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SGI Sighting With Altix Sale to Cancer Institute

Supercomputer chosen for scalable shared memory.

March 16, 2010 | SGI’s recent sale of its Altix UV system to a major European cancer research center is evidence that the former supercomputing player is still a force to be reckoned with after emerging from bankruptcy.

In 2009, Rackable (see “Out of the Gate,” Bio•IT World, Sept 2009) bought the assets of SGI and changed the name of the company to SGI. “It’s really a merger and we’re now equally focused on HPC as well as the Internet and other markets that Rackable focused on,” said Geoffrey Noer, SGI senior director of product marketing, adding that the integration went extremely smoothly.

The new SGI’s chief products include the Octane III, a desk-side device that combines the power of an HPC cluster with the portability of a workstation that can address a variety of technical and graphical computing applications.

Launched at SC09, the Altix UV has an open systems architecture. Noer says the Altix is in any respect “the world’s fastest supercomputer,” which can scale up to 2,048 cores and 16 Terabytes of global shared memory. The hardware platform is has modular blades for ‘plug and solve’ flexibility. “The response has been phenomenal,” Noer told Bio•IT World. “Many of the customers purchasing Altix UV systems are doing so to complement scale-out clusters.” Among the early customers are the University of Tennessee, Oak Ridge National Laboratory, the North German Supercomputing Alliance, and other centers in France and Japan.

London Calling

The most intriguing life sciences customer announced thus far is the Institute of Cancer Research (ICR) in London, which was a longtime customer of SGI as well as Rackable servers.

ICR selected the Altix UV to take advantage of its massively scalable shared memory system to process the explosion of data in fields including MRI imaging, mass spectrometry, and deep-sequencing information, across thousands of CPUs. ICR staff hope the Altix UV will allow large, diverse data sets to be processed quickly and facilitate the correlation of medical and biological data. Rune Linding, ICR team leader in cellular and molecular logic, said: “Eventually, this will lead to network-based cancer models that will be used to streamline the process of drug development.”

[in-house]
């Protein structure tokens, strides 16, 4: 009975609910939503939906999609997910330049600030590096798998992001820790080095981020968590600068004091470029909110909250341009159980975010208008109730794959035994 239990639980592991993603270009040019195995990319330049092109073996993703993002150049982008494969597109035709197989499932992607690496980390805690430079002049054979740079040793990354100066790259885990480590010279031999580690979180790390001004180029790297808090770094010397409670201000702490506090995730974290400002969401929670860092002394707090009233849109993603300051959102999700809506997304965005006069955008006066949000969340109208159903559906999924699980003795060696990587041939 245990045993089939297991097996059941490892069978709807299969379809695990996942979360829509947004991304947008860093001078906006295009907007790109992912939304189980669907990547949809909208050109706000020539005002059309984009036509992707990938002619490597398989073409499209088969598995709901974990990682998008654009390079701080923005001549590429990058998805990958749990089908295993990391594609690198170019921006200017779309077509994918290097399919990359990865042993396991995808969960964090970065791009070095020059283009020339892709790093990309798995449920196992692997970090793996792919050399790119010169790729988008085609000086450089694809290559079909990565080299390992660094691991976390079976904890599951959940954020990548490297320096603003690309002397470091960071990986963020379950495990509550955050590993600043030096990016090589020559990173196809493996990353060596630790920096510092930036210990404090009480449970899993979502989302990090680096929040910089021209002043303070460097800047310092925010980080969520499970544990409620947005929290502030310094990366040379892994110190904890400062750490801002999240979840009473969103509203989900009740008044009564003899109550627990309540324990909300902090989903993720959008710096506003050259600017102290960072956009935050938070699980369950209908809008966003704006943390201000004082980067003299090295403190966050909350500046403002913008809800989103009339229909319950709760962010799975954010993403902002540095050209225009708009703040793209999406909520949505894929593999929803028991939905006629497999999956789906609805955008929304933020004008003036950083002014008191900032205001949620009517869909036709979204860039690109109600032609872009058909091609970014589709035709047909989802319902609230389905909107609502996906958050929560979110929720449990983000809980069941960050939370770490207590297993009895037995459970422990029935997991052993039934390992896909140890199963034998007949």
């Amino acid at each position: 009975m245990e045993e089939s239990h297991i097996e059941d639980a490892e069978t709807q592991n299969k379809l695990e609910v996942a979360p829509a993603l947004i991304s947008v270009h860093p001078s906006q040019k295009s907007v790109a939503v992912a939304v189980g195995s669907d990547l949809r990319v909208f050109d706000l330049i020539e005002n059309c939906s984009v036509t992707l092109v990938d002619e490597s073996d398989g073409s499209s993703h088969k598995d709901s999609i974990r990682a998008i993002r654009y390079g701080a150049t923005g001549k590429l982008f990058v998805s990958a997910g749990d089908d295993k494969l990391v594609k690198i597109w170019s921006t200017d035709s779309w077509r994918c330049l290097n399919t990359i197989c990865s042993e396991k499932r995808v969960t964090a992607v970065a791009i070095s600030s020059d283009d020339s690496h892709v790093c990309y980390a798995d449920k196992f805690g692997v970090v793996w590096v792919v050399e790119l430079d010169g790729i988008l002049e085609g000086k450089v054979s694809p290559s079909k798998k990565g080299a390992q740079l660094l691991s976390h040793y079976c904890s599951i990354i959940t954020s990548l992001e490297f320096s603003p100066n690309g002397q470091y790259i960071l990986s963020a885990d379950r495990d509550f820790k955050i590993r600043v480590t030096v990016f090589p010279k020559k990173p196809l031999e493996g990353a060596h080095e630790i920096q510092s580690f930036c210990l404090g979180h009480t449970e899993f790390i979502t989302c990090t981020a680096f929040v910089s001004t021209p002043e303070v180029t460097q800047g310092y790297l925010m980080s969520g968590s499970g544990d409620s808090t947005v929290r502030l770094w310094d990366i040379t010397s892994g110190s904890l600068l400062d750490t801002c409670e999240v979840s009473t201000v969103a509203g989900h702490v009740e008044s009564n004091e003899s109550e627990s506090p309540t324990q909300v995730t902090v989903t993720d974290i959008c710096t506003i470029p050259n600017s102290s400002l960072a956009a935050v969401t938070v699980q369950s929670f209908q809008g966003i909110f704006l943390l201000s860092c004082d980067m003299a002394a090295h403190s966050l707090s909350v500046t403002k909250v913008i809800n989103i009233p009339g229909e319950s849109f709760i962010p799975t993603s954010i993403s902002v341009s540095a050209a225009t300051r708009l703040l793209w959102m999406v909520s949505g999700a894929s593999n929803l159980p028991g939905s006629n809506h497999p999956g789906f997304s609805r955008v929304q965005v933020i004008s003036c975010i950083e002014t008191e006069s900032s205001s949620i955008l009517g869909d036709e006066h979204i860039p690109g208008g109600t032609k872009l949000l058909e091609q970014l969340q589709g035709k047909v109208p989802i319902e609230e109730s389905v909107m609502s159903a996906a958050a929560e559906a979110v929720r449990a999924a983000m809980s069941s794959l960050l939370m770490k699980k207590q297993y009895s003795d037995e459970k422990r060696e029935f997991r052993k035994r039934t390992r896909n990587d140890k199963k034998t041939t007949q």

“Systems biology demands massive integration of extremely large data sets. Large shared memory should enable us to handle such data at a much higher speed and with a greater focus on the biological questions at hand,” added Peter Rigby, ICR’s chief executive professor. The ICR (affiliated with the University of London) is one of Europe’s leading cancer research centers, with a formidable record in pioneering research into cancer genetics, cell biology and epidemiology.

Noer said that SGI is in a strong position moving forward, and that computational bioinformatics remains one of its key HPC markets. “We’ll be introducing more products over time and Altix UV is already grabbing a lot of attention. Bioinformatics is a core market for us and one in which we plan to be more visible in the future,” he said.

This article also appeared in the March-April 2010 issue of Bio-IT World Magazine.
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